Living Single

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Becoming Single Again: People Who Are Kind to Themselves Do It Better

The triumph of compassion over self-flagellation

Getting divorced can be a painful and distressing experience. Even if the parting is your idea and you really think it is the right thing to do, the process has the potential to be devastating. So what is a good way to cope, so that when the one-year mark of the dissolution of your marriage is approaching, you are doing a lot better than you were before?

There is a lot of public blaming and shaming of people who divorce, especially if they have children. Should you internalize that damning message, and tell yourself that it is all your fault and you deserve to feel desolate and isolated and alone? Or should you show yourself a little compassion?

That's the question that Dave Sbarra and his co-authors addressed in an article just published today. They studied more than 100 people who had recently split (an average of 3 or 4 months before the study began).  The participants were not leaving people they had been married to for just a short time - on the average, they had been with their partners for more than 13 years.

When the participants first arrived for the study, they were asked to think about their former partner, then talk about their feelings and thoughts about the separation. They said whatever they wanted to about their experiences for 4 minutes, while being tape-recorded.  

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Trained researchers listened to all of the tapes and rated the degree to which the people seemed to be compassionate toward themselves. Self-compassion includes being kind to yourself, recognizing that failings are part of the human condition, and being mindful of experiences that are not all negative.

Here are some sample quotes from the transcripts.

From a person who showed some self-kindness:

"Looking back, you have to...take the best out of it and move on...just forgive yourself and him for everything you did or didn't do."

From a person who showed little or no self-kindness:

"It was all my fault."

From a person who recognized the common humanity in the situation:

"...you tell yourself you're not the only person to experience this."

From a person who did not recognize the common humanity in the situation:

"I am so alone with this."

At several different points in time, including when the participants first arrived for the study and then again 9 months later, they described their adjustment to the divorce by answering a standardized set of questions. People who are having an especially hard time with the divorce say, for example, that almost any reminder can bring back bad feelings about the process, that they are jumpy and easily startled, and that their emotions can get the best of them over the course of their everyday lives.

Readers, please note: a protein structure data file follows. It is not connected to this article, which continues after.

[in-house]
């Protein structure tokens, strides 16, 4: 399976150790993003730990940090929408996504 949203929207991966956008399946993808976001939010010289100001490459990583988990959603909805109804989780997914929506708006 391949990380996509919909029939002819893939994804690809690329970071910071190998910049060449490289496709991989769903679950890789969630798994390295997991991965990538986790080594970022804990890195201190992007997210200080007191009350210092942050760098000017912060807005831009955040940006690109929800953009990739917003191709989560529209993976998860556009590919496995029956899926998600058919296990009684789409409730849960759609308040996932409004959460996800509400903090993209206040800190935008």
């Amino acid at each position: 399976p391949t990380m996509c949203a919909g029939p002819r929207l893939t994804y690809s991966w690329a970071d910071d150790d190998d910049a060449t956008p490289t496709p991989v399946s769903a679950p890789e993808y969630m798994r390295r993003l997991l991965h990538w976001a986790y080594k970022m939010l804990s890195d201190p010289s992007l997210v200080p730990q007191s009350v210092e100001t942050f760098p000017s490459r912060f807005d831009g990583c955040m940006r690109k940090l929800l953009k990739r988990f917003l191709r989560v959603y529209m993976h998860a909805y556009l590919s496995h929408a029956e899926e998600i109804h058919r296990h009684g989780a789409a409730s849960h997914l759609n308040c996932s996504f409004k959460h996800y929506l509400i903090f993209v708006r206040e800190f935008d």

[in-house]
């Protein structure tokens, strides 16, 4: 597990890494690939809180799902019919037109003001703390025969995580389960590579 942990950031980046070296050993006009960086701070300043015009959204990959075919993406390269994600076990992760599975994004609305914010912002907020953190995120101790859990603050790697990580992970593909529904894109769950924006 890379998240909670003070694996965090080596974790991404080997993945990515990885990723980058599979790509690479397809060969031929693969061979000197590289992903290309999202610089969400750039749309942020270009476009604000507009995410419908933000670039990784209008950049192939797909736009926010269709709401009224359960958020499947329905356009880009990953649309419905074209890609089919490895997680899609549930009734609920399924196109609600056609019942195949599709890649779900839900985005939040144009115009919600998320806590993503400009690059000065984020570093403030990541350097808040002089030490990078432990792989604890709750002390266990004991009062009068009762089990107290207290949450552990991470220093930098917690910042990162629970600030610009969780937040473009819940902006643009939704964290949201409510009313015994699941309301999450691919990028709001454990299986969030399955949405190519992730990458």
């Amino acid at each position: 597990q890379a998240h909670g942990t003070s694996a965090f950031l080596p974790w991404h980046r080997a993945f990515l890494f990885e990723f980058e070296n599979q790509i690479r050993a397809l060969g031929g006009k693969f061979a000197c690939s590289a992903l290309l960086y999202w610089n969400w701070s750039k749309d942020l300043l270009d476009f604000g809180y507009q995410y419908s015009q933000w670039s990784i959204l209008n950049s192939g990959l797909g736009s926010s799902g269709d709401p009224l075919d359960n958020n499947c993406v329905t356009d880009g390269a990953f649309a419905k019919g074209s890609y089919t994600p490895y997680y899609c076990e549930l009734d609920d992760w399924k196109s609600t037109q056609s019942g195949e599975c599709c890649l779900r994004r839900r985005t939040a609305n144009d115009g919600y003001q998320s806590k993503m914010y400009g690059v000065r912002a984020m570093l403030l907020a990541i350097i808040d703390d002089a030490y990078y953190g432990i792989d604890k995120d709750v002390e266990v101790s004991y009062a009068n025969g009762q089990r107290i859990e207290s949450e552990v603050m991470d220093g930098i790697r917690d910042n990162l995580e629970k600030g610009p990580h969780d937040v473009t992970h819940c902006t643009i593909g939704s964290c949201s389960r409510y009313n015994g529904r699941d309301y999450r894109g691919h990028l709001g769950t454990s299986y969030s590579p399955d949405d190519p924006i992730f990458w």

During that very first session, when the participants talked about their thoughts and feelings about the separation, the people who were most compassionate toward themselves were already feeling less distressed than the people who were harder on themselves.

Nine months later, just about everyone was feeling better than they had been when the break-up was still fresh in their lives, but the people who were more compassionate toward themselves in the way they talked about their experiences were doing especially well.

As the authors noted,

"People high in self-compassion may feel the pain of marital separation, but they avoid ruminating about their negative mental states, punishing themselves for real or perceived transgressions, and wallowing in their isolation and loneliness."

People who give themselves some love, the authors suggest, "may find opportunities to grow and even flourish from the experiences surrounding the end of their marriage."

[Notes: If you are interested, check out my post on my "Single at Heart" blog on the shaming of single women in China. Also, as always, you can find the latest feeds from other singles bloggers at Single with Attitude. Finally, the person who co-authored the study I talked about in this post, David Sbarra, was also a co-author of a study I described in another post that was popular here at "Living Single," Adjusting to being single again: What we can tell by listening for just 30 seconds.]

 

Bella DePaulo, Ph.D., is author of Singled Out: How Singles Are Stereotyped, Stigmatized, and Ignored, and Still Live Happily Ever After. She is a visiting professor at UCSB.

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